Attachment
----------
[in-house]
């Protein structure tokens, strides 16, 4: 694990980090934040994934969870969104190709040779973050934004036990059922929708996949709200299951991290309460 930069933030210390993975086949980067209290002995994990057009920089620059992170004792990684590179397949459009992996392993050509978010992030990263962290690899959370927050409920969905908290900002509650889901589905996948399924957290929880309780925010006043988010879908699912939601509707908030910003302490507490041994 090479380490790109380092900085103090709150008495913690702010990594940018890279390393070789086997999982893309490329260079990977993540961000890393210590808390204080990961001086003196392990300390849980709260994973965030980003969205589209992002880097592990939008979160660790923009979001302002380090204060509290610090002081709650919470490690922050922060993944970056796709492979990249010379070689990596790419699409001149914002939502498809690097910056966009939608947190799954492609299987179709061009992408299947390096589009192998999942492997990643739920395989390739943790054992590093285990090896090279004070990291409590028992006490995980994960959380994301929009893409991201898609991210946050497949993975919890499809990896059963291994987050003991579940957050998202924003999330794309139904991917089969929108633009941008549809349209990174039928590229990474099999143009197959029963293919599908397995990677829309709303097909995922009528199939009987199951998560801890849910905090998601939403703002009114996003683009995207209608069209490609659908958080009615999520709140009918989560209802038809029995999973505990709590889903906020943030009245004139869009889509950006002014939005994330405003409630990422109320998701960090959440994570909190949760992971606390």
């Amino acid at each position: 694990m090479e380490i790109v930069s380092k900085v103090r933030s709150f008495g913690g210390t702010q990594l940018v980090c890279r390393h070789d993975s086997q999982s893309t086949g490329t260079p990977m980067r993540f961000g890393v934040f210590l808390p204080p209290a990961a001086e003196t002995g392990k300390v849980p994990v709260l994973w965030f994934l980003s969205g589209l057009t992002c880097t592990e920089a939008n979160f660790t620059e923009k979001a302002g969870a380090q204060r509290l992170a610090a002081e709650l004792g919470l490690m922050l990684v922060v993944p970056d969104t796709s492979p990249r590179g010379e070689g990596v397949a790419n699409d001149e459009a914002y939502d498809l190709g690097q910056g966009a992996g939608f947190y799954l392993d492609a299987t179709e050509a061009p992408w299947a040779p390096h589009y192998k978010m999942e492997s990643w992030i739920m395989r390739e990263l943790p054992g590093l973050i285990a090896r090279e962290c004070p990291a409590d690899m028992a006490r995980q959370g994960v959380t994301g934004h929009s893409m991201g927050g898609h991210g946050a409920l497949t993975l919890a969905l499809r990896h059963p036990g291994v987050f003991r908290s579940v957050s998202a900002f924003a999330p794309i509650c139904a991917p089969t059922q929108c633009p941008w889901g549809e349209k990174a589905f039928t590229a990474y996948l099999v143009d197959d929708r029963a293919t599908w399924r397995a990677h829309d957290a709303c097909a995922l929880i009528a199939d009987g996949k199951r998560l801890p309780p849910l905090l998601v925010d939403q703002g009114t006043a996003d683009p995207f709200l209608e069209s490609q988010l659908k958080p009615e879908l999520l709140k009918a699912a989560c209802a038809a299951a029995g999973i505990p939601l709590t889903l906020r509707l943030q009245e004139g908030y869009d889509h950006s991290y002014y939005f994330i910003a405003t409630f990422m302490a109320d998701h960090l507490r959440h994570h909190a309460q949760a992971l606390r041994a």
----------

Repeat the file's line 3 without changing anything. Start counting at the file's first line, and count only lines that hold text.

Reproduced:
């Amino acid at each position: 694990m090479e380490i790109v930069s380092k900085v103090r933030s709150f008495g913690g210390t702010q990594l940018v980090c890279r390393h070789d993975s086997q999982s893309t086949g490329t260079p990977m980067r993540f961000g890393v934040f210590l808390p204080p209290a990961a001086e003196t002995g392990k300390v849980p994990v709260l994973w965030f994934l980003s969205g589209l057009t992002c880097t592990e920089a939008n979160f660790t620059e923009k979001a302002g969870a380090q204060r509290l992170a610090a002081e709650l004792g919470l490690m922050l990684v922060v993944p970056d969104t796709s492979p990249r590179g010379e070689g990596v397949a790419n699409d001149e459009a914002y939502d498809l190709g690097q910056g966009a992996g939608f947190y799954l392993d492609a299987t179709e050509a061009p992408w299947a040779p390096h589009y192998k978010m999942e492997s990643w992030i739920m395989r390739e990263l943790p054992g590093l973050i285990a090896r090279e962290c004070p990291a409590d690899m028992a006490r995980q959370g994960v959380t994301g934004h929009s893409m991201g927050g898609h991210g946050a409920l497949t993975l919890a969905l499809r990896h059963p036990g291994v987050f003991r908290s579940v957050s998202a900002f924003a999330p794309i509650c139904a991917p089969t059922q929108c633009p941008w889901g549809e349209k990174a589905f039928t590229a990474y996948l099999v143009d197959d929708r029963a293919t599908w399924r397995a990677h829309d957290a709303c097909a995922l929880i009528a199939d009987g996949k199951r998560l801890p309780p849910l905090l998601v925010d939403q703002g009114t006043a996003d683009p995207f709200l209608e069209s490609q988010l659908k958080p009615e879908l999520l709140k009918a699912a989560c209802a038809a299951a029995g999973i505990p939601l709590t889903l906020r509707l943030q009245e004139g908030y869009d889509h950006s991290y002014y939005f994330i910003a405003t409630f990422m302490a109320d998701h960090l507490r959440h994570h909190a309460q949760a992971l606390r041994a």